5) REDISTRICTING: Every 10 years in the United States a new census requires that legislative bodies — local, state, and national — be redistricted in conformity with the demographic results.

In the case of Memphis city government, the process involved little reshuffling, and the incumbent council members had no trouble agreeing on revisions with council attorney Allan Wade, who prepared the redistricting plan. A few would-be challengers bristled, however, at the close-to-the-vest way in which the council plan was formulated and with the late date, just before filing deadline, at which it was announced.

Redistricting for the Shelby County Commission proved more troublesome, even though the various plans presented to the commission came from the neutral city/county office of planning and development. With 9 votes required from the 13-member body to approve a redistricting plan on the final of three readings, the commission was at year's end split three different ways — some members wanting single-member districts, others insisting on a multimember system based on three-member districts, and a compromise plan involving two-member districts also failing to command a super-majority. This could meant that Chancery Court will have to resolve the impasse unless the commissioners themselves do so when they come back from the holidays, presumably refreshed, for a January 4th last-chance meeting.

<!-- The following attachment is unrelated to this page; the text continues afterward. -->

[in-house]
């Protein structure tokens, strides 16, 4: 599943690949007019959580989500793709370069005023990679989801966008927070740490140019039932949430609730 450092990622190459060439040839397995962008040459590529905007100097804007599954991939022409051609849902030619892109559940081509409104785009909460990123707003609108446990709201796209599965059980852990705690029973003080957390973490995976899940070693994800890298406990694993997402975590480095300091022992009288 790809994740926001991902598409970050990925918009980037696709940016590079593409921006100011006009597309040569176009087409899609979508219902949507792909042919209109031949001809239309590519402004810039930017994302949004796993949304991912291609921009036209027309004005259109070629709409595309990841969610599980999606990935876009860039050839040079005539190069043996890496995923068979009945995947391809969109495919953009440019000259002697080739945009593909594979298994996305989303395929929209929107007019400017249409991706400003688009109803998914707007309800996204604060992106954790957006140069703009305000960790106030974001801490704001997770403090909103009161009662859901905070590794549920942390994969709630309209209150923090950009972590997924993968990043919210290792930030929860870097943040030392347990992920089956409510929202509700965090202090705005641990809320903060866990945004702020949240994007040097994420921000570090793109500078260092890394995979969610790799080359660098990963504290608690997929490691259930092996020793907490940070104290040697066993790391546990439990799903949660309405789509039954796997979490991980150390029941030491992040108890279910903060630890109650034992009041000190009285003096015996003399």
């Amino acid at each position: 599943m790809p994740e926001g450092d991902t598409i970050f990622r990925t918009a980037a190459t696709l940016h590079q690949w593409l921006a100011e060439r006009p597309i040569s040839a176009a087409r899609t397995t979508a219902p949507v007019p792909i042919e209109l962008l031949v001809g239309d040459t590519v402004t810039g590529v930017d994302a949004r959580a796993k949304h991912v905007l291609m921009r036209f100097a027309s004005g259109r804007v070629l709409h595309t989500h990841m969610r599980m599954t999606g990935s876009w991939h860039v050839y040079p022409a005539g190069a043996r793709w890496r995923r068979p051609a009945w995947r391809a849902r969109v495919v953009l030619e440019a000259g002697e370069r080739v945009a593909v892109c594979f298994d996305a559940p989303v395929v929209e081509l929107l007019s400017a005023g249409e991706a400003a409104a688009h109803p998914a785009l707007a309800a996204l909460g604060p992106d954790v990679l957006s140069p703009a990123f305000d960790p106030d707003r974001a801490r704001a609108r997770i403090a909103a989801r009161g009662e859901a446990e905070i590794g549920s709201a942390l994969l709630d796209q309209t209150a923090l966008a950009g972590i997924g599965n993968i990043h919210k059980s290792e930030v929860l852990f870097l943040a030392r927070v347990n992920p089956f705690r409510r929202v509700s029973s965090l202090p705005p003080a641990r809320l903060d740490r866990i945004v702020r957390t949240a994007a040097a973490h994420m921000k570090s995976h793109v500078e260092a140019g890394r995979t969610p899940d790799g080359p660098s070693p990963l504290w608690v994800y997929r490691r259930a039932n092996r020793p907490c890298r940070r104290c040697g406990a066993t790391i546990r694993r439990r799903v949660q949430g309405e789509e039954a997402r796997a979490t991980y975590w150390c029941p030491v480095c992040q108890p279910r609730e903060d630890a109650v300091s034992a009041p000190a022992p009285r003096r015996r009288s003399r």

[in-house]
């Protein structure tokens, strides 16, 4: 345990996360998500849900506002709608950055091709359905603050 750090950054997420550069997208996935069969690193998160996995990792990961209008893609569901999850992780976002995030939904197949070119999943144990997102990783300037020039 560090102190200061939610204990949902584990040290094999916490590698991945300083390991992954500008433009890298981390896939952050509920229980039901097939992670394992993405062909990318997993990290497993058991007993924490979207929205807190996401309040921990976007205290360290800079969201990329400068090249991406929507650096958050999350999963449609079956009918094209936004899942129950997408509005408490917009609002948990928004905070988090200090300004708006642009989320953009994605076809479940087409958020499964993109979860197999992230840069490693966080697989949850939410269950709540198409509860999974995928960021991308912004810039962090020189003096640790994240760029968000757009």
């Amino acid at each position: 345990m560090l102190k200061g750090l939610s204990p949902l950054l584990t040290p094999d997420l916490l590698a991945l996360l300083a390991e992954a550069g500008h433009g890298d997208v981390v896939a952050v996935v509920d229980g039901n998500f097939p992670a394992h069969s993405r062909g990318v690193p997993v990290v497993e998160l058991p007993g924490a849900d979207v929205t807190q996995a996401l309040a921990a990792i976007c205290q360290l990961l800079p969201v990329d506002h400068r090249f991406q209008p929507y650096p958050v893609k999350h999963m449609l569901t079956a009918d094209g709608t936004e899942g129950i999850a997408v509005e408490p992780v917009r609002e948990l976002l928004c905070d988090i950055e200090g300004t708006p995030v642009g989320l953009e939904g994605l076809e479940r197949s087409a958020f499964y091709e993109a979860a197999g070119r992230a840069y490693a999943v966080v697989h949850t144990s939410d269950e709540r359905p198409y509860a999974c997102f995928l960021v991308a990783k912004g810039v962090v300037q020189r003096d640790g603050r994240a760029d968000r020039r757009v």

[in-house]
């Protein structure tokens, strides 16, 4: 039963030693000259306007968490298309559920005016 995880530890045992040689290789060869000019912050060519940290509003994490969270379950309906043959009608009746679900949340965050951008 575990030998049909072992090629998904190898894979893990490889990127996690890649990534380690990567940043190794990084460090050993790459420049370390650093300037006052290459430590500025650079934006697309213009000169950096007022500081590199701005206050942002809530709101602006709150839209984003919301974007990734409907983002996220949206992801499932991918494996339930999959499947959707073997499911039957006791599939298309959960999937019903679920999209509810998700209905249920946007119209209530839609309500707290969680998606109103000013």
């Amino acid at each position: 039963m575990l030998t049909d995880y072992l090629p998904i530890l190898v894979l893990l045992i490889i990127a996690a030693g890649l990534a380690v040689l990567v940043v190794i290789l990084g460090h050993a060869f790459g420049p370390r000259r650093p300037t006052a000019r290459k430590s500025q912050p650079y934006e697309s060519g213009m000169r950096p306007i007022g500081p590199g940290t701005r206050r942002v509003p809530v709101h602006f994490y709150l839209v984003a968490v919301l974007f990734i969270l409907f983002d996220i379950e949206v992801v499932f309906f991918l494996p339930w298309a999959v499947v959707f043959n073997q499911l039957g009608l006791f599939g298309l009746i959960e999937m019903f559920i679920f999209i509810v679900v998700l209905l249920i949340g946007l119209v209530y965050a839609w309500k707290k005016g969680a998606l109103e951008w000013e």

Even more suspense awaited the Tennessee General Assembly's redistricting plan for legislative and congressional seats, also scheduled for unveiling sometime early in January. Inasmuch as Republicans have a commanding majority in the Assembly, major changes of a partisan nature were expected, as were simple demographic readjustments. Although Memphis attorney and GOP national committeeman John Ryder, chief adviser on the process, promised evenhandedness, Shelby County looked to lose legislative seats — almost certainly at the Democrats' expense.